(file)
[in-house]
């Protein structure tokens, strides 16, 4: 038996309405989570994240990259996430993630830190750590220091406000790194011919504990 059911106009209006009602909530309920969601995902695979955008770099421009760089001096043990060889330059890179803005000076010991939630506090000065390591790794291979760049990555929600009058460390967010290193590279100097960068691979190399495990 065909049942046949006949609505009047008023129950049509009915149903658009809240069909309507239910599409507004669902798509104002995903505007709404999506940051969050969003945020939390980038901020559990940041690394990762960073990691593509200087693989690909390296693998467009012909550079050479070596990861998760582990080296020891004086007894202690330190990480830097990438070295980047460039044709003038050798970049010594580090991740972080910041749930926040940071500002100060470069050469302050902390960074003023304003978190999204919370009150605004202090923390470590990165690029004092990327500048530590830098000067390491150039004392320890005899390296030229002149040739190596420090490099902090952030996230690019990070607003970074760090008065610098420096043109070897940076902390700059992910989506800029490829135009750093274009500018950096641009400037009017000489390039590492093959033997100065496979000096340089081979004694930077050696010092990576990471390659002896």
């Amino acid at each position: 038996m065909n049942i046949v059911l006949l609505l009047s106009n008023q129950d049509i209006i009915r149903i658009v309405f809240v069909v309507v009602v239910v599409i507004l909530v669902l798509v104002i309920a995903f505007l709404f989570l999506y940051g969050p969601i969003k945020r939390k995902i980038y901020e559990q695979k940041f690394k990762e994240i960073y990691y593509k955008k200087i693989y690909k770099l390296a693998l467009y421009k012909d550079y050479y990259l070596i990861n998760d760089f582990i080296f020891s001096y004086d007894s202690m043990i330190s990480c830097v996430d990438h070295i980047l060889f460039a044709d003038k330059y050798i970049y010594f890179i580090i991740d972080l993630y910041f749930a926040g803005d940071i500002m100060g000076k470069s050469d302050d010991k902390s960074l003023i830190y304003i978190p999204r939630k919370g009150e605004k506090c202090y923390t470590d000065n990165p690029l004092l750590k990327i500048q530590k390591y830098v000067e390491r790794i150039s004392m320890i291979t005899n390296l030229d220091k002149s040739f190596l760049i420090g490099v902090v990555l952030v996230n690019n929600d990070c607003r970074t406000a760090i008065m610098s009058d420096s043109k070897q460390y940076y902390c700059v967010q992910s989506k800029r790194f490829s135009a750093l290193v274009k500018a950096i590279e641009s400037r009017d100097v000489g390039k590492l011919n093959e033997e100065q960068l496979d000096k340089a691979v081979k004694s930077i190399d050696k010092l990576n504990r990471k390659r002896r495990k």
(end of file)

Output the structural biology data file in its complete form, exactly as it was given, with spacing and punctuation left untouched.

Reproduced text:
[in-house]
């Protein structure tokens, strides 16, 4: 038996309405989570994240990259996430993630830190750590220091406000790194011919504990 059911106009209006009602909530309920969601995902695979955008770099421009760089001096043990060889330059890179803005000076010991939630506090000065390591790794291979760049990555929600009058460390967010290193590279100097960068691979190399495990 065909049942046949006949609505009047008023129950049509009915149903658009809240069909309507239910599409507004669902798509104002995903505007709404999506940051969050969003945020939390980038901020559990940041690394990762960073990691593509200087693989690909390296693998467009012909550079050479070596990861998760582990080296020891004086007894202690330190990480830097990438070295980047460039044709003038050798970049010594580090991740972080910041749930926040940071500002100060470069050469302050902390960074003023304003978190999204919370009150605004202090923390470590990165690029004092990327500048530590830098000067390491150039004392320890005899390296030229002149040739190596420090490099902090952030996230690019990070607003970074760090008065610098420096043109070897940076902390700059992910989506800029490829135009750093274009500018950096641009400037009017000489390039590492093959033997100065496979000096340089081979004694930077050696010092990576990471390659002896």
């Amino acid at each position: 038996m065909n049942i046949v059911l006949l609505l009047s106009n008023q129950d049509i209006i009915r149903i658009v309405f809240v069909v309507v009602v239910v599409i507004l909530v669902l798509v104002i309920a995903f505007l709404f989570l999506y940051g969050p969601i969003k945020r939390k995902i980038y901020e559990q695979k940041f690394k990762e994240i960073y990691y593509k955008k200087i693989y690909k770099l390296a693998l467009y421009k012909d550079y050479y990259l070596i990861n998760d760089f582990i080296f020891s001096y004086d007894s202690m043990i330190s990480c830097v996430d990438h070295i980047l060889f460039a044709d003038k330059y050798i970049y010594f890179i580090i991740d972080l993630y910041f749930a926040g803005d940071i500002m100060g000076k470069s050469d302050d010991k902390s960074l003023i830190y304003i978190p999204r939630k919370g009150e605004k506090c202090y923390t470590d000065n990165p690029l004092l750590k990327i500048q530590k390591y830098v000067e390491r790794i150039s004392m320890i291979t005899n390296l030229d220091k002149s040739f190596l760049i420090g490099v902090v990555l952030v996230n690019n929600d990070c607003r970074t406000a760090i008065m610098s009058d420096s043109k070897q460390y940076y902390c700059v967010q992910s989506k800029r790194f490829s135009a750093l290193v274009k500018a950096i590279e641009s400037r009017d100097v000489g390039k590492l011919n093959e033997e100065q960068l496979d000096k340089a691979v081979k004694s930077i190399d050696k010092l990576n504990r990471k390659r002896r495990k």